The Perils of Being a Plot-Driven Writer

When you're writing a story, do you ever find yourself rushing things to get to the next plot point?

Do your characters ever make a certain decision or perform a certain action because it's convenient for you?

Then congratulations! You are a plot-driven writer!

Just in case you have no idea what a plot-driven writer is, here's a quick rundown.

Fiction writers can generally be divided into two categories: plot-driven writers, and character-driven writers.

  • Plot-driven writers start with their plot. Their primary focus is moving the plot from A to B, and they don't really care how that happens.
  • Character-driven writers start with their characters. Their main focus is to let the story grow naturally out of the characters.
Generally, plot-driven fiction tends to be more commercial, and character-driven fiction tends to be more literary. Also, for some reason, the majority of writers are plot-driven (including yours truly).

Anyway, back to the main point of this post. Being plot-driven can result in some great, exciting stories, but it can also result in some unrealistic situations. Here are a few common mistakes that plot-driven writers make (and I've made all of these mistakes, so ... yeah).

1. A character (usually not the main character) knows some information that's incredibly important, but they don't tell anyone for AGES.

The reason we plot-driven writers do this is because we want to keep the suspense going. We don't want to reveal stuff now! We want to do it later, after lots of guessing and angst!

But it's just not realistic. If someone finds out something important, they'll tell their friends as soon as possible. So we've just got to suck it up and either reveal the information sooner, or come up with a legitimate reason why they didn't tell anyone (e.g. they were scared of the bad guys, or they weren't sure they were right and didn't want to unnecessarily scare people).

2. The main character reaches a completely illogical conclusion about something, just to throw readers off the scent of the real solution.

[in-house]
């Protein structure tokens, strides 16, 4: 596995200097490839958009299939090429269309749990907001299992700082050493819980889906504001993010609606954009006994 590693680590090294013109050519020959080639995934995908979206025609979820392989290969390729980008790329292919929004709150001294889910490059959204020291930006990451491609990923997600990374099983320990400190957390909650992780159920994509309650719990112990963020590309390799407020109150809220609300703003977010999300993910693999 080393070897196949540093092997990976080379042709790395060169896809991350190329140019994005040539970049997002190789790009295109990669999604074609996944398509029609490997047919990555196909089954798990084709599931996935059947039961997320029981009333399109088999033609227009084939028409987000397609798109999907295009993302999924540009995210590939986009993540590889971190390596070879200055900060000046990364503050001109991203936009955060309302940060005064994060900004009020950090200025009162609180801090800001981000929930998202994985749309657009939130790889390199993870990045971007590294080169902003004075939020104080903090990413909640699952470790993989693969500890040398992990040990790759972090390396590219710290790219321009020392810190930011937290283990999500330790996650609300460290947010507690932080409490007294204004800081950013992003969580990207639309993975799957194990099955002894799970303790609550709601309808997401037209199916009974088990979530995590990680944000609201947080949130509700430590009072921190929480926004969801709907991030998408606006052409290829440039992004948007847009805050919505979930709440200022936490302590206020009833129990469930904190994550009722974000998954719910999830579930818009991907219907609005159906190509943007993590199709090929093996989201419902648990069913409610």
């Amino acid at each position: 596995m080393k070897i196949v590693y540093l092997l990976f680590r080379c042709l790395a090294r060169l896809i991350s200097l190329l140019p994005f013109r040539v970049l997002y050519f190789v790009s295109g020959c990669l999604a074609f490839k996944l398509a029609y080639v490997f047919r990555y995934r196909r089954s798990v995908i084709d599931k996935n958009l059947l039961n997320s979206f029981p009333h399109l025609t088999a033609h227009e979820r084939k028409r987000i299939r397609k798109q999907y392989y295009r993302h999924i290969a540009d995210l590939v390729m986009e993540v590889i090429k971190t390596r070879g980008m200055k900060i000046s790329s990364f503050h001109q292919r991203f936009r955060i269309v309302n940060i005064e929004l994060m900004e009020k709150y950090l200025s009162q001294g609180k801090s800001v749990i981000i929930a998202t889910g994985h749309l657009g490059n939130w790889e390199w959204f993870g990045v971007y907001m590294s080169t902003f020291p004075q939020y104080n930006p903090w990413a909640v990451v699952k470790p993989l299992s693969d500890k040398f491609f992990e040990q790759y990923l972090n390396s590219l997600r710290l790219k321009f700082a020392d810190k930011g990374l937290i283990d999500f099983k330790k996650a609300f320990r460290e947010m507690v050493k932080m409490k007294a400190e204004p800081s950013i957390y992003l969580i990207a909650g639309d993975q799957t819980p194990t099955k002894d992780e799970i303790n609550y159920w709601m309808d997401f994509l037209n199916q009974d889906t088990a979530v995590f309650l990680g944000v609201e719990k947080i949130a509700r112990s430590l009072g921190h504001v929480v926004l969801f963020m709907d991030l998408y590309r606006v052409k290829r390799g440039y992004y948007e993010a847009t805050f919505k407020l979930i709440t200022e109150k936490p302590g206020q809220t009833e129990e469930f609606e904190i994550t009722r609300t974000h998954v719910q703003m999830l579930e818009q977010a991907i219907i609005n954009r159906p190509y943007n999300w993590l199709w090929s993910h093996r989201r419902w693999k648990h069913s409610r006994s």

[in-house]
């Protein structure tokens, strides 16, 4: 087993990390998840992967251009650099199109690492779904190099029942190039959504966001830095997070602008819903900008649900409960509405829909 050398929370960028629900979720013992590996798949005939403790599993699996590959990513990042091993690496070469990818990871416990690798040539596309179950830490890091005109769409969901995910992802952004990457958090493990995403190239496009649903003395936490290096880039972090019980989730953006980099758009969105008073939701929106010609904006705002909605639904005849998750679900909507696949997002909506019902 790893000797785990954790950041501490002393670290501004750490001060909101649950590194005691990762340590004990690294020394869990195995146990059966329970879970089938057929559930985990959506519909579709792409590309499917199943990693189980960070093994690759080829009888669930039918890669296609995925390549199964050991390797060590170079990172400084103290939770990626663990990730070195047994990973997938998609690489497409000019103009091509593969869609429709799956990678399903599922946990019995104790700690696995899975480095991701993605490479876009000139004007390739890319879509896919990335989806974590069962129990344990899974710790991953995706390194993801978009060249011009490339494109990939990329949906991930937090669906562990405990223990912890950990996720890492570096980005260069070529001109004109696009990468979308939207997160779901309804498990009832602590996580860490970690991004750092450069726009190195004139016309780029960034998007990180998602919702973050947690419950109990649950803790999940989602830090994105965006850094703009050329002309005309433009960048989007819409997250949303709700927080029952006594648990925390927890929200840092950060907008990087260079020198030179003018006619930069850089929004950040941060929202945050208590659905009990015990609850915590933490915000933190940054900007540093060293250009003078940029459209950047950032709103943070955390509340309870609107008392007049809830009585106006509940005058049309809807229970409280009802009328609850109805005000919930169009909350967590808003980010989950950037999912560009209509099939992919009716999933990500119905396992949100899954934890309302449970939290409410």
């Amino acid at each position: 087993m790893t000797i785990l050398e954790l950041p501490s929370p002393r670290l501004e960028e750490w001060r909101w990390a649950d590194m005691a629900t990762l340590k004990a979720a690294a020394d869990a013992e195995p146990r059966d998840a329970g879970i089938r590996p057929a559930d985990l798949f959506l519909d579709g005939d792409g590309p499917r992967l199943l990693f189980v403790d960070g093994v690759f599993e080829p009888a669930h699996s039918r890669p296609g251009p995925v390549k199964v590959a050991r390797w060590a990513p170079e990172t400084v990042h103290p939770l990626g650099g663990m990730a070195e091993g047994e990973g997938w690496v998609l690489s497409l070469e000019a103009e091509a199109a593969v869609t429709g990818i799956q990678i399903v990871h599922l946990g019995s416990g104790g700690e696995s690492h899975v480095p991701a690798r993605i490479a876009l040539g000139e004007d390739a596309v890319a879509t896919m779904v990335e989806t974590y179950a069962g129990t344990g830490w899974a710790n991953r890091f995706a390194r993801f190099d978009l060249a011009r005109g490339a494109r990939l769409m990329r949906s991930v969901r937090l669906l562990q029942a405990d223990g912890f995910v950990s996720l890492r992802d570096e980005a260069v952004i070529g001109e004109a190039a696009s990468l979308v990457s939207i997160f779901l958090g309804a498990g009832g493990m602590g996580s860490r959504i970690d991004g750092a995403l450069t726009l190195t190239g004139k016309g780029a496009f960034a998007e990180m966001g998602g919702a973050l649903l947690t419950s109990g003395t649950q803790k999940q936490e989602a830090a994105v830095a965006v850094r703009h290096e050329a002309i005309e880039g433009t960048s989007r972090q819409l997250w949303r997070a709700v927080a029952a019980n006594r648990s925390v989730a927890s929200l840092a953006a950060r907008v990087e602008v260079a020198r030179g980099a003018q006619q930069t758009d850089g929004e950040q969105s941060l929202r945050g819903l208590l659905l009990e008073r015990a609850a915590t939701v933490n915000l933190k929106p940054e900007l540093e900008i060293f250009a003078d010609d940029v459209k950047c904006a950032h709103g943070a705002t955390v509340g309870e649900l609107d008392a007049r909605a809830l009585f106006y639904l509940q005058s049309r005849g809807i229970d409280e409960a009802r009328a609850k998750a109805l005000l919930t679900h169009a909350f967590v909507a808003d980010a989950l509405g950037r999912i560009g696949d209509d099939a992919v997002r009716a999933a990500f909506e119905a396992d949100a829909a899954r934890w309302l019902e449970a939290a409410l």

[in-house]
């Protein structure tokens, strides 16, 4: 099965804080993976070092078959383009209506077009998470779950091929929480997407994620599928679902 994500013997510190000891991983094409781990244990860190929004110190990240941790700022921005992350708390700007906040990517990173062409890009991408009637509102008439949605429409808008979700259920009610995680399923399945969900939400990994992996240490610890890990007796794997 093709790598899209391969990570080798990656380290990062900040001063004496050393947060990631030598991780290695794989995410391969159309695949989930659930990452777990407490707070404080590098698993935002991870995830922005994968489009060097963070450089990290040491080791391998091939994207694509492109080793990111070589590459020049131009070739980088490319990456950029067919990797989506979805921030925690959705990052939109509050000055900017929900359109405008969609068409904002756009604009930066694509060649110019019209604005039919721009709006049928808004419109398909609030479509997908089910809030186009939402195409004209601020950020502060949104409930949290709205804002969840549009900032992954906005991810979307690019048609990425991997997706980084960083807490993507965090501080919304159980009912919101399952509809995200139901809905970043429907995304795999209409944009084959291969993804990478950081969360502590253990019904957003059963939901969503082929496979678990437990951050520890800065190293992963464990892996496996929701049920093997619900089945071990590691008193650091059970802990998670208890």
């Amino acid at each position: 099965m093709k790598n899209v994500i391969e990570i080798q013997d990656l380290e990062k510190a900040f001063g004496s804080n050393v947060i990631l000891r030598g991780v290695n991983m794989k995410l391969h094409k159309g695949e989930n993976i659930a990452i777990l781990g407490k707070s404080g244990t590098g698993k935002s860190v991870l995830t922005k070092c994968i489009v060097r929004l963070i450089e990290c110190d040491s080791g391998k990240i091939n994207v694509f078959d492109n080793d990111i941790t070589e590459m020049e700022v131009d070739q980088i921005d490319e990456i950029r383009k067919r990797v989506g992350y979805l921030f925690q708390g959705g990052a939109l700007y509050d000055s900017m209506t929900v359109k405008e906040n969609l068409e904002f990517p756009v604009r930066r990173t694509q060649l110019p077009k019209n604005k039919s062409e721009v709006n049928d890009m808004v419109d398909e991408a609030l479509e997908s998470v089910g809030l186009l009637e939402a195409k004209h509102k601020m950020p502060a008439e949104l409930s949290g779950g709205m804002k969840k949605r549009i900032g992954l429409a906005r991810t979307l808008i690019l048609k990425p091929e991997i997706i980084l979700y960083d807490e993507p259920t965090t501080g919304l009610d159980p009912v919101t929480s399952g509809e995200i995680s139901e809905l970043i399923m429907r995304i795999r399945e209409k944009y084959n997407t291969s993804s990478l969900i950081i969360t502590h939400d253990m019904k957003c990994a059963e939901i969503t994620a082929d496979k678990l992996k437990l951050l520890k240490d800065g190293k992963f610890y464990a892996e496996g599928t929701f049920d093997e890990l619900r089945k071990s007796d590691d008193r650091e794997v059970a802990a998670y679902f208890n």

As an example, let's say that we've got a character called Jane. Jane comes home one day to find that her window has been broken and her TV is missing. Jane's train of thought goes like this:

Oh, I bet Mrs Collins across the road came and borrowed my TV. I remember her saying that her TV had gone missing. She must have used the spare set of keys I gave her. And she probably tripped and broke the window by mistake. I'd better go visit the poor dear and see if she's all right!
Except ... any rational person would immediately call the police to tell them there's a terrible TV thief on the loose. *Duh*

As plot-driven writers, we have to be extra careful to make sure our characters think rationally. Sometimes, we make them think irrationally just because it's easier. But we have to force ourselves to do things right.

3. A character behaves in a very out-of-character way.

Let's say you have a very guarded, aggressive character. They are not going to instantly become friends with someone they've only just met. But then you have to mess around with them getting to know each other and slowly gaining trust and ... ugh, it's just too much work! Why can't they just be friends already?

Because it's not realistic for this character. We have to keep our characters in character, even if it means a lot of extra work.

Basically, anything that happens because "reasons" needs to be changed.

As you might expect, most of a plot-driven writer's problems are centered around their characters. Characters are our weak point, and making them behave realistically is very hard. You need to read your story with a critical eye to weed out the times when your plot-driven-ness messes things up, and then you need to get someone else (or several someone elses) to read it too, to flag things you missed.

Sometimes it's a simple fix. Sometimes you might need to rewrite your whole story. But it's all in a day's work for a (good) plot-driven writer.

Don't compromise on your characters to get from A to B

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